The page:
You might think that the safest financial strategy is to always pay with cash, check or debit card. While that can help you avoid overspending, it's still important to build credit. There are a number of situations when you may need to have established, good credit, including:
- Getting utilities like electricity, Internet and cable TV, and cell phone service
- Renting an apartment or house
- Applying for a job
Of course, you also need good credit if you want to apply for a loan or credit card.
If you're just starting out and don't have a credit history, it can be a bit harder to get a credit card or loan because lenders aren't sure you're a good risk. However, there are a number of ways that you can establish credit, even with little or no credit history.
- Get a secured credit card. You deposit a certain amount of money with the financial institution in exchange for a credit card with a credit limit equal to your deposit. That way, the financial institution isn't faced with the risk that you won't pay back what you owe. Use your card to pay for groceries or other necessities and always pay the bill in full and on time. Make sure you know what fees are charged for the card and that the financial institution reports your payments to the major credit reporting agencies.
- Take out a small loan. Your credit score is based not only paying your bills on time and in full, but also on having different types of credit, so taking out a small personal loan to pay for car or home repairs, medical bills or other expenses can help build your credit. Of course, it's important that you make all your payments on time.
- Use your credit wisely. Another factor lenders consider when deciding if you're creditworthy is how much credit you have compared to how much you're using. A good rule of thumb is to use between 10 and 30% of the available credit on your credit card at any given time. Lenders are also wary when you apply for several new credit cards or loans at the same time.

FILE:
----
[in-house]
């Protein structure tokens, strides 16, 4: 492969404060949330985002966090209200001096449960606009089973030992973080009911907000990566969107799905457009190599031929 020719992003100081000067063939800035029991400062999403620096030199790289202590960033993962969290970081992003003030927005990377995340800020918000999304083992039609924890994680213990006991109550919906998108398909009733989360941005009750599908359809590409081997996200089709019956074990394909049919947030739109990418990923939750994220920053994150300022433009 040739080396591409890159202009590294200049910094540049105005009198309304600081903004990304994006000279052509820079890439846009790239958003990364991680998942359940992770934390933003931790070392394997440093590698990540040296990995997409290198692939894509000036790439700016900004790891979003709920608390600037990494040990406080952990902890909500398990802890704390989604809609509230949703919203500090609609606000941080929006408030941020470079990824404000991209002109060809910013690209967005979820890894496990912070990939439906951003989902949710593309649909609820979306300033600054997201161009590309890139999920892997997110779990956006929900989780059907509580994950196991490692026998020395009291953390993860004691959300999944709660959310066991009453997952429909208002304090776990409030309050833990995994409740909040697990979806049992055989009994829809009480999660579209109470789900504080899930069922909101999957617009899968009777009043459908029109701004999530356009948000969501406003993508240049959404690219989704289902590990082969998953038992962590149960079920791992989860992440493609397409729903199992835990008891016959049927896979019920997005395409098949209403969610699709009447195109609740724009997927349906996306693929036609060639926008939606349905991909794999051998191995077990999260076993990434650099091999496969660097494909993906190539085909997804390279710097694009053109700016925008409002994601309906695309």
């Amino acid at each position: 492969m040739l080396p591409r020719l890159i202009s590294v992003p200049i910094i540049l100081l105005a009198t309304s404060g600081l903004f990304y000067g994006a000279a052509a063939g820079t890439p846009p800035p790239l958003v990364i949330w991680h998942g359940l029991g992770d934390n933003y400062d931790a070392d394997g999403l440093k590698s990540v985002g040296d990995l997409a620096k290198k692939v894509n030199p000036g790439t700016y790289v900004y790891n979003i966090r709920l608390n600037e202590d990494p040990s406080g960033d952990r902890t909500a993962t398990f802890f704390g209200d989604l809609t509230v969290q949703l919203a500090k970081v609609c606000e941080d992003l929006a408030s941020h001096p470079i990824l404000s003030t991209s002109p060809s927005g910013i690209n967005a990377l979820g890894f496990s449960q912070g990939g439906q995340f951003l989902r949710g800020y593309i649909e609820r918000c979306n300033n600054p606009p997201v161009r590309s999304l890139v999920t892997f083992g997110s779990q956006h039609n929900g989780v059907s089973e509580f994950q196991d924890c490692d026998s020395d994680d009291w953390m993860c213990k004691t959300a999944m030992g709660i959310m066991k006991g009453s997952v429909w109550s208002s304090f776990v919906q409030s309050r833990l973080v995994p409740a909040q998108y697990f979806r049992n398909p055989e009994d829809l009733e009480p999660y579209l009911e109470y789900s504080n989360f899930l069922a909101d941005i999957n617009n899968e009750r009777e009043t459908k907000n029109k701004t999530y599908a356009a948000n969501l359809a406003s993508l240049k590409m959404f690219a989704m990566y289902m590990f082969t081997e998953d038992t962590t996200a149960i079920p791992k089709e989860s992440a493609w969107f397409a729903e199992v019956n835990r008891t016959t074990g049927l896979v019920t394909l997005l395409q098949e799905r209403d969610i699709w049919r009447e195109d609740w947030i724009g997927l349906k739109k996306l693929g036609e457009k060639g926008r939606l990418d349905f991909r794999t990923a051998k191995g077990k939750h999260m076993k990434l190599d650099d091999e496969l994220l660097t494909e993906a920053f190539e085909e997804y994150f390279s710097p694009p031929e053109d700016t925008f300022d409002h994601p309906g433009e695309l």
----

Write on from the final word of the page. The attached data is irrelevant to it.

Getting Back on Track and Rebuilding Credit
If you've had financial problems that have had a negative effect on your credit score, the tips above can help you start over. There are also other steps you can take to improve your creditworthiness.
- Pay down debt. If you have credit card balances or other debts, put together a plan to systematically pay off your debt. It may be easier to focus on paying down one account at a time and have a set amount of your paycheck automatically transferred to the lender every payday.
- Check your credit report and dispute any errors. Incorrect information can lower your credit score, so check all three major credit reporting agencies and follow their procedure for getting errors corrected.
- Don't cancel a credit card. This lowers your available credit, which can have a negative impact on your credit score. Instead, don't use the card daily, just use it for one or two recurring charges like a utility or car insurance bill that you would normally pay for by check.
The information in this article is provided for education and informational purposes only, without any express or implied warranty of any kind, including warranties of accuracy, completeness or fitness for any particular purpose. The information in this article is not intended to be and does not constitute financial, legal or any other advice. The information in this article is general in nature and is not specific to you the user or anyone else.